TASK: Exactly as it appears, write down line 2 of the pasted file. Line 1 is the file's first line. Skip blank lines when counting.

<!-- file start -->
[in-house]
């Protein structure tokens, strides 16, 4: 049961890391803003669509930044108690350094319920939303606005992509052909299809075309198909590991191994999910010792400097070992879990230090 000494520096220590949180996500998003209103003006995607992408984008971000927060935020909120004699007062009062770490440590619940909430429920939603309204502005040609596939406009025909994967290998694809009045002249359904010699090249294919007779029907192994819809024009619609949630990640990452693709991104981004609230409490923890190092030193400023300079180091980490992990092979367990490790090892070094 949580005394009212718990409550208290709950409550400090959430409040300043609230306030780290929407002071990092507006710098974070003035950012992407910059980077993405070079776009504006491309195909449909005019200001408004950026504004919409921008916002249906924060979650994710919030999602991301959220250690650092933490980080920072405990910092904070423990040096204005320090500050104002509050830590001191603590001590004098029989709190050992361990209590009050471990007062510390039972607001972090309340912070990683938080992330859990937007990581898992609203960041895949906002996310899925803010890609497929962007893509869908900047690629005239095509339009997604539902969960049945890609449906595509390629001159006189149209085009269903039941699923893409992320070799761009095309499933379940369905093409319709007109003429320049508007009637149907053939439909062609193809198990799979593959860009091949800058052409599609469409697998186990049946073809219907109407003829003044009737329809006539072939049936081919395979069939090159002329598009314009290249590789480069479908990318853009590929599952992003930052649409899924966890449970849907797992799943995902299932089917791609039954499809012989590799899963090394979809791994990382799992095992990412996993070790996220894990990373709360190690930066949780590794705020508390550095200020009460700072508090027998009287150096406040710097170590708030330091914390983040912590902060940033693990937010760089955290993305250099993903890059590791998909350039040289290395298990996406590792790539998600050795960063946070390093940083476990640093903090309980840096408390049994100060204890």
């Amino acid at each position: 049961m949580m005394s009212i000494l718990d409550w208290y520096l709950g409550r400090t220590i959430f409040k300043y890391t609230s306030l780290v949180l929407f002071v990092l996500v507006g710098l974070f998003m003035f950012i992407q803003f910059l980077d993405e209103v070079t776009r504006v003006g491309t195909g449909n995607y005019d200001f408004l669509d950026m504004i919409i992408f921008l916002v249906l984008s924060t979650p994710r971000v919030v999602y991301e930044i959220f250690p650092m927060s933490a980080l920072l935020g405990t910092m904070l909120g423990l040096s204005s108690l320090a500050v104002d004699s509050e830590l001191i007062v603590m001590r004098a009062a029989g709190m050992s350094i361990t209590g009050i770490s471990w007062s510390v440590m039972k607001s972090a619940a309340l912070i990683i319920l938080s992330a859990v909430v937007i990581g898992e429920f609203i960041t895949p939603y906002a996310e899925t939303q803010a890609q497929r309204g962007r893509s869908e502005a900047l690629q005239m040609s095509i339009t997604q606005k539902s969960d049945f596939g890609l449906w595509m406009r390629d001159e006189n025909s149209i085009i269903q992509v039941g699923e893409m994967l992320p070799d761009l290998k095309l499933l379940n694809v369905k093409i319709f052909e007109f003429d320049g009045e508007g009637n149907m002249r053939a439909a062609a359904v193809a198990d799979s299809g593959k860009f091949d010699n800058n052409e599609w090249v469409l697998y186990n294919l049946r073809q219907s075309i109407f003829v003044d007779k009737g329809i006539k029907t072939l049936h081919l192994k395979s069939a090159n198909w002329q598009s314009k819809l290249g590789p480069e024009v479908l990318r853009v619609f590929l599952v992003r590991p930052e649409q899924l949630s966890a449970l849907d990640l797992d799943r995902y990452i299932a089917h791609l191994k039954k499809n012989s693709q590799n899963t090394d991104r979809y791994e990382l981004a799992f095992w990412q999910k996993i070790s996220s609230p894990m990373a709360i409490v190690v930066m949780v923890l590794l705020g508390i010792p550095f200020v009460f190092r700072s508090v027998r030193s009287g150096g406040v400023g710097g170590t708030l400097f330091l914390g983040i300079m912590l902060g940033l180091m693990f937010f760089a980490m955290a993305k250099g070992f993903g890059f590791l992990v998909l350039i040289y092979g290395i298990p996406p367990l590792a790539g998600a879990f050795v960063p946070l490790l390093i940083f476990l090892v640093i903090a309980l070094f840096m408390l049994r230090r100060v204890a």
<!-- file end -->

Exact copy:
């Protein structure tokens, strides 16, 4: 049961890391803003669509930044108690350094319920939303606005992509052909299809075309198909590991191994999910010792400097070992879990230090 000494520096220590949180996500998003209103003006995607992408984008971000927060935020909120004699007062009062770490440590619940909430429920939603309204502005040609596939406009025909994967290998694809009045002249359904010699090249294919007779029907192994819809024009619609949630990640990452693709991104981004609230409490923890190092030193400023300079180091980490992990092979367990490790090892070094 949580005394009212718990409550208290709950409550400090959430409040300043609230306030780290929407002071990092507006710098974070003035950012992407910059980077993405070079776009504006491309195909449909005019200001408004950026504004919409921008916002249906924060979650994710919030999602991301959220250690650092933490980080920072405990910092904070423990040096204005320090500050104002509050830590001191603590001590004098029989709190050992361990209590009050471990007062510390039972607001972090309340912070990683938080992330859990937007990581898992609203960041895949906002996310899925803010890609497929962007893509869908900047690629005239095509339009997604539902969960049945890609449906595509390629001159006189149209085009269903039941699923893409992320070799761009095309499933379940369905093409319709007109003429320049508007009637149907053939439909062609193809198990799979593959860009091949800058052409599609469409697998186990049946073809219907109407003829003044009737329809006539072939049936081919395979069939090159002329598009314009290249590789480069479908990318853009590929599952992003930052649409899924966890449970849907797992799943995902299932089917791609039954499809012989590799899963090394979809791994990382799992095992990412996993070790996220894990990373709360190690930066949780590794705020508390550095200020009460700072508090027998009287150096406040710097170590708030330091914390983040912590902060940033693990937010760089955290993305250099993903890059590791998909350039040289290395298990996406590792790539998600050795960063946070390093940083476990640093903090309980840096408390049994100060204890």